Usually I have seen that the valid for is “Schengen State” and the type of visa is “C” with Number of entries “Multiple.”

But, in my case, it's written as valid for “Deutschland “ and the type of visa is "C."

Seriously, I don’t know how my visa got stamped as this one. I was expecting it would be “Schengen State.”

Can I travel outside of Germany, in other Schengen states, or not?

  • I would call whoever issued this and ask. I am not knowledgeable enough to state this with certainty but here I thought the C visas were issued Schengen wide and D visas were country specific. But the latter allows travel.stackexchange.com/a/11119/4188 travel Schengen wide too. It makes no sense to issue a country specific C visa.
    – user4188
    Apr 16, 2017 at 23:05
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    Your visa is only meant to enter Germany and none else unfortunately. diplomatie.gouv.fr/en/coming-to-france/getting-a-visa/article/… If the mark is “FRANCE”, the visa entitles you only to enter French territory. Apr 16, 2017 at 23:12
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    @chx It is not unheard of at all to issue a country specific C visa Apr 16, 2017 at 23:14
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    @chx Type C visas with limited territorial validity can be issued for any of a number of reasons. They are governed by article 25 of the Schengen Visa Code.
    – phoog
    Apr 17, 2017 at 5:24

1 Answer 1


You were issued a limited territorial validity visa (LTV), which likely means you didn't actually fulfil all the Schengen criteria, but given the purpose of your trip, they chose to issue some visa anyway.

LTV visas are rather uncommon (they're most commonly issued as emergency visas on arrival), and you will usually be refused a visa altogether if not fulfilling all requirements. You can try asking the embassy the reason for the LTV visa: however, it is likely they'll tell you to take a hike, as they're not obliged to explain themselves (and often won't).

So no, you are not allowed to travel outside of Germany. Especially don't try to go to France, or by land to Denmark, Sweden or Switzerland, as it's likely you'll actually be checked at the border.

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    Wow. I now read the relevant Wikipedia article saying "Despite the fact that LTV visas may be issued in exceptional cases only, some member state abuse the facility. For instance, the Spanish Embassy in Russia occasionally issues LTV visas to tourists."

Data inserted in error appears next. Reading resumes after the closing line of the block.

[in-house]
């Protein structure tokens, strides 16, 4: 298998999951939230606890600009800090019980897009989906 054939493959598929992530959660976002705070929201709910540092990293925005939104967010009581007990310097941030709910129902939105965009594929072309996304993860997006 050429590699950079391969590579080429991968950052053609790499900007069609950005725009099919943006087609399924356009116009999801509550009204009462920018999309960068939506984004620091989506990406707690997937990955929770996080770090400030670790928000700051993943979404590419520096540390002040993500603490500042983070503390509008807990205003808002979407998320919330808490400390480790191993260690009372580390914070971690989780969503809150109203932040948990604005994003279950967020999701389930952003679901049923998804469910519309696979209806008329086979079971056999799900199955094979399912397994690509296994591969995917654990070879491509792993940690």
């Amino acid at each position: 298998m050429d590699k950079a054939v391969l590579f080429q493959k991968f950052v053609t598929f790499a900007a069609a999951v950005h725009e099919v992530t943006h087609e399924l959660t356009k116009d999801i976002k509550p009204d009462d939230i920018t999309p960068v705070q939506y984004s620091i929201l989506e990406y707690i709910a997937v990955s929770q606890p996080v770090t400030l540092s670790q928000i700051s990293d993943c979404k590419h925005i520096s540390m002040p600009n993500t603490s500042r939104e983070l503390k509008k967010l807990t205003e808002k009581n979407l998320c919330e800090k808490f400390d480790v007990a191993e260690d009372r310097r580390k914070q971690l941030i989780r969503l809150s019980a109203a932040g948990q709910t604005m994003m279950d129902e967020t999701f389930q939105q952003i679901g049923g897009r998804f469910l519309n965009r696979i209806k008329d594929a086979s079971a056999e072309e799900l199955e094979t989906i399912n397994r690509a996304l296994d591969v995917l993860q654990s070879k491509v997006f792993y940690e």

– user4188
    Apr 16, 2017 at 23:17
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    What makes you think it's about “risk”? That doesn't fully make sense. If the consulate suspects the person might abscond and stay illegally, a LTV visa provides very little protection. The person will obviously be able to enter the country and stay there and in practice going to another country isn't very difficult so it doesn't protect other Schengen countries.
    – Relaxed
    Apr 16, 2017 at 23:34
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    In principle, LTV visas are about allowing countries to ignore some legal requirements set by the Schengen visa code. For example, it can be used to let someone who fails to meet the financial requirements enter anyway for humanitarian reasons. Or it can be used to overcome the objections of other member states or length of stay restrictions for political reasons (think Syrian negotiators coming to Geneva or something).
    – Relaxed
    Apr 16, 2017 at 23:37
  • @Crazydre Everything you wrote after “in the sense” sounds reasonable but it is not at all what the word “risk” suggests.
    – Relaxed
    Apr 16, 2017 at 23:39
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    Might be worth putting the answer to the OP's question directly - i.e. no OP cannot travel outside Germany with this (LTV) visa. Though there are no border controls, but if checked he will be considered to be "visa-less" outside Germany.
    – RedBaron
    Apr 17, 2017 at 4:44

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